About Matt

Custom engineered delta 3D printer

Matt is one of NOVO’s lead software engineers. Driven by fascination with all things hardware and software, he has initiated a long list of mechatronic and software side projects to broaden his skills and remain current. Below, Matt describes just a few of the many gadgets and gizmos he has created:

Delta 3D Printer

This is my 3D printer, Theseus. It’s a little different than the usual printer. The most noticeable difference is the “delta” design. Rather than your typical cartesian gantry, there’s 3 vertical towers with carriages that link to a central effector platform. The delta style lends itself to smoother curves in the x-y plane and enables larger vertical build volumes. What you see here is a cylindrical build volume of about 320mm diameter by 450mm height. I also have a Bowden style setup for the extruders, which reduces weight of the effector platform for faster movement.

It started as a kit I got from a Kickstarter about 7 years ago from a company that is now out of business. Some of the parts, like the frame, were really solid, but other parts not so much. For example, it originally came with fishing line instead of drive belts for the carriages. So I’ve made a bunch of upgrades on this machine over the years. I updated the vertical towers to use V-slot 2020 extrusion with wheel bearing carriages and actual drive belts. The linkage arms use magnet and ball-bearing connections for frictionless motion. The effector platform is custom-designed and 3D printed. It supports up to 3 hotends, but I’m currently only configured for 2 which I’ve upgraded to all-metal autolift ones. It’s hardly the same printer anymore, thus the name.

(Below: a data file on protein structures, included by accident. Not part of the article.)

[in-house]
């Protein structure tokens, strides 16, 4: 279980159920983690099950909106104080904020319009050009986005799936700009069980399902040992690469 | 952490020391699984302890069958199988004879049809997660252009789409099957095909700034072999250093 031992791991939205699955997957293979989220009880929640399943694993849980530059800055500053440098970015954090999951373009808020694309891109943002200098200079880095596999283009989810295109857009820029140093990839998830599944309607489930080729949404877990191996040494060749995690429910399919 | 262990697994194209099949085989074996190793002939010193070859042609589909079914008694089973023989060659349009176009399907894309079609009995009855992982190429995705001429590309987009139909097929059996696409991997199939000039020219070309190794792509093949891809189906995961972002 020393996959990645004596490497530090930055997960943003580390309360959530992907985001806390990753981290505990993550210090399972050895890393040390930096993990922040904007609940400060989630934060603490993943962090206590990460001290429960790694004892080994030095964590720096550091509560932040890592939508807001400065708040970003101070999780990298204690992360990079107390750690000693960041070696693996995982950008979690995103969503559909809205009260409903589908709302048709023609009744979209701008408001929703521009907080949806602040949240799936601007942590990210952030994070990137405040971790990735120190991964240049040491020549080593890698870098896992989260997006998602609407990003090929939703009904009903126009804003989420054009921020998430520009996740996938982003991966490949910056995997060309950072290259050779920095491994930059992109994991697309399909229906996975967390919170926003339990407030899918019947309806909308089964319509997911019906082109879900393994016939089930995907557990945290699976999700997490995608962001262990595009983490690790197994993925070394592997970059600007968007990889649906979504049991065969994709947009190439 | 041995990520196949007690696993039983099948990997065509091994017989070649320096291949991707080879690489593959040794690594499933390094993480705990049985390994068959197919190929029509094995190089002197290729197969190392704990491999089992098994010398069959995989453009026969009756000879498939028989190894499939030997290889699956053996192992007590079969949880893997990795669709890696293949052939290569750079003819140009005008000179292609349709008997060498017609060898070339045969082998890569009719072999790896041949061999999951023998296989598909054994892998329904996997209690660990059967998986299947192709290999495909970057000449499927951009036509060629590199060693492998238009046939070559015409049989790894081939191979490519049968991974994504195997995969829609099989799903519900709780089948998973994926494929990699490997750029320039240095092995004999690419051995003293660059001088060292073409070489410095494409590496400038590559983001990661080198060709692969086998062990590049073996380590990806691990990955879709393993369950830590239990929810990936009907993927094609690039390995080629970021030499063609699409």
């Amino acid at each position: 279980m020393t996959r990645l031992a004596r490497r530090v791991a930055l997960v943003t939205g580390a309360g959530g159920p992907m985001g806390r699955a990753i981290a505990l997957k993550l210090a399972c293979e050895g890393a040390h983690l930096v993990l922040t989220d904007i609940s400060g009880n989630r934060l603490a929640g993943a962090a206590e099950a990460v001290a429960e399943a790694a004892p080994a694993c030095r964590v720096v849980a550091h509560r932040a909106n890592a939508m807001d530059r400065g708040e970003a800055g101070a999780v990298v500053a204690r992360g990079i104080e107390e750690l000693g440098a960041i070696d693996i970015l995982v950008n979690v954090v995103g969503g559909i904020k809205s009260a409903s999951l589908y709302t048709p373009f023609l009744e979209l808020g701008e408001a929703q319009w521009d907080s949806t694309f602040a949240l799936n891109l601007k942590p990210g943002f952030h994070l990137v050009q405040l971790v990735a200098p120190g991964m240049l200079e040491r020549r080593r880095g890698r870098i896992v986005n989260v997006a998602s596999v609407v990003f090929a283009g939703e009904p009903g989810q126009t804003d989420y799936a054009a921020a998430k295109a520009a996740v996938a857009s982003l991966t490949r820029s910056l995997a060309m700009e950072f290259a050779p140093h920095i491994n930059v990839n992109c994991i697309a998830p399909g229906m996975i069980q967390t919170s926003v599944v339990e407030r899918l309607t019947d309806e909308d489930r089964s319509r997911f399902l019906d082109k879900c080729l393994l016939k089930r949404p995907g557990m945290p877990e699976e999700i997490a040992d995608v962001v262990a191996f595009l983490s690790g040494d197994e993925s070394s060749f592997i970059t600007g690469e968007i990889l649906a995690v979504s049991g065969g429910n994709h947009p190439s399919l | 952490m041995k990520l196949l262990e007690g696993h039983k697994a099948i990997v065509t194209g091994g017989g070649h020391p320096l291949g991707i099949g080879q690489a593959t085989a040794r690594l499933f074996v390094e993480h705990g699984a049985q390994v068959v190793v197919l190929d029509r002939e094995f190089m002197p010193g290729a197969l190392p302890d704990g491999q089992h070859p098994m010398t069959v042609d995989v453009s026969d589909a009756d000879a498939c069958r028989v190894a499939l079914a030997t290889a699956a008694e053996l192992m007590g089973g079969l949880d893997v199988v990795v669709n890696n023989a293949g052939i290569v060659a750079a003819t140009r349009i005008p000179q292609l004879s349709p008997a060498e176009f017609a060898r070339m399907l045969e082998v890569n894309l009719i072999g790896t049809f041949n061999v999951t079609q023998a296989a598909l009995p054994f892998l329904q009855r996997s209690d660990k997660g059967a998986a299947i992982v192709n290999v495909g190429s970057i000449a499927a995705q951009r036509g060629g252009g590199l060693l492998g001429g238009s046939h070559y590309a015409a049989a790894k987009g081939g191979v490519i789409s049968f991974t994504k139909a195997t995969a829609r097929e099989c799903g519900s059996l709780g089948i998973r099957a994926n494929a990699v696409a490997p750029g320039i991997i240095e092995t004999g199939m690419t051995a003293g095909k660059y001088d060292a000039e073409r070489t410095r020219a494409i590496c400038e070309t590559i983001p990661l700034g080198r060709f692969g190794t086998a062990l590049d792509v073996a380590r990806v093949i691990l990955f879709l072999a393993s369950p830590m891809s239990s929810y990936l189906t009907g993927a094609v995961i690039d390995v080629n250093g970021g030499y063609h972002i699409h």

Printing a Hilbert Curve pattern

ePaper Display “Doggie Clock”

In the style of a “Days since last accident…” factory safety sign, DoggieClock tracks the time since our puppy’s last accident.

Or you can modify the code and track the passage of time for any event you desire.

My motivation for this project was mainly to experiment with tri-color ePaper displays (EPDs) and an ESP32. ePaper/eInk displays are perfect for this type of project because they only draw power when updating the screen, and paired with ESP32 low-power modes, the project should be able to run for a quite a bit on just a LiPo battery.

…And my other motivation was of course, Leroy himself…

Here is a link to the github repository with the build and code instructions:


Matt J.
Lead Software Engineer at NOVO Engineering